Grace is predicated upon reformation?  You continue to think that?  If so, then you continue to kill the Paschal Lamb.


V

Grace was added when Yeshua replaced the Pesach Lamb with himself. For this reason he is our "manna" which came down from heaven, our "shewbread" of life, our spiritual meat and holy food: yet one has to partake of that bread of life if he will live. To partake of the Passover Lamb is not to crucify him all over again. In accusing me of such a thing you also accuse Paul and the Scripture:

1 Corinthians 5:6-8 KJV
6. Your glorying is not good. Know ye not that a little leaven leaveneth the whole lump?
7. Purge out therefore the old leaven, that ye may be a new lump, as ye are unleavened. For even Christ our passover is sacrificed for us:
8. Therefore let us keep the feast, not with old leaven, neither with the leaven of malice and wickedness; but with the unleavened bread of sincerity and truth.


And of course mercy and faith were already in the Law:

Matthew 23:23-24 KJV
23. Woe unto you, scribes and Pharisees, hypocrites! for ye pay tithe of mint and anise and cummin, and have omitted the weightier matters of the law, judgment, mercy, and faith: these ought ye to have done, and not to leave the other undone.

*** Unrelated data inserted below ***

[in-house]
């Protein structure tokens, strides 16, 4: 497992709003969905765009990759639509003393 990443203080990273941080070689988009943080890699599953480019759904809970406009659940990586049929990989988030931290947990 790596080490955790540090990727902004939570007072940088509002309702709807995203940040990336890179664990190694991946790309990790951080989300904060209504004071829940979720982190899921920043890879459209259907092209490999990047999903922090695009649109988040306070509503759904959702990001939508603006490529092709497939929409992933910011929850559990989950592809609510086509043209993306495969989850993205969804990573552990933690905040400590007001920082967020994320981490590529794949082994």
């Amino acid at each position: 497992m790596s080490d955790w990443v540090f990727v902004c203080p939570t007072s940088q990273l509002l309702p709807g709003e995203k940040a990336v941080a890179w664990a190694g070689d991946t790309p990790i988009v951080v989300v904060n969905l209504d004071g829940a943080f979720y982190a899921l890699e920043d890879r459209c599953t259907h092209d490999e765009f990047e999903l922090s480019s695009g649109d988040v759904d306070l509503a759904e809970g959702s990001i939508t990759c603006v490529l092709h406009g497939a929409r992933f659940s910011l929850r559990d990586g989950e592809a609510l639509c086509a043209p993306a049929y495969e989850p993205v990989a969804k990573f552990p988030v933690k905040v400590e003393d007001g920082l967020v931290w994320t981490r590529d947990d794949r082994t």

24. Ye blind guides, which strain at a gnat, and swallow a camel.


Perhaps if you had ever truly been a slave to sin you might understand just as Zacchaeus and other chief sinners and fornicators like as was my former self. Those who know that they are slaves to sin are generally those willing to trade out that slavery to become slaves of Christ and to be put under his yoke because it is the difference between night and day, from death into life by true grace, and it is indeed the free gift of YHWH through his Son. However, the true and hardened hearted Pharisee will never fully understand grace because he will never see himself as being, or having been, a slave to sin. Thus it is you who actually speak exactly as the Pharisee and not myself because you do not appear to even understand what it is you have been saved out from; and perhaps that is because you have never seen yourself as a slave to sin; for if you had, you would be willing to become a slave to Christ and all of his doctrine including Torah. To whom little is forgiven; the same loves only a little, and that one does not know true grace.

Luke 7:40-47 KJV
40. And Jesus answering said unto him, Simon, I have somewhat to say unto thee. And he saith, Master, say on.
41. There was a certain creditor which had two debtors: the one owed five hundred pence, and the other fifty.
42. And when they had nothing to pay, he frankly forgave them both. Tell me therefore, which of them will love him most?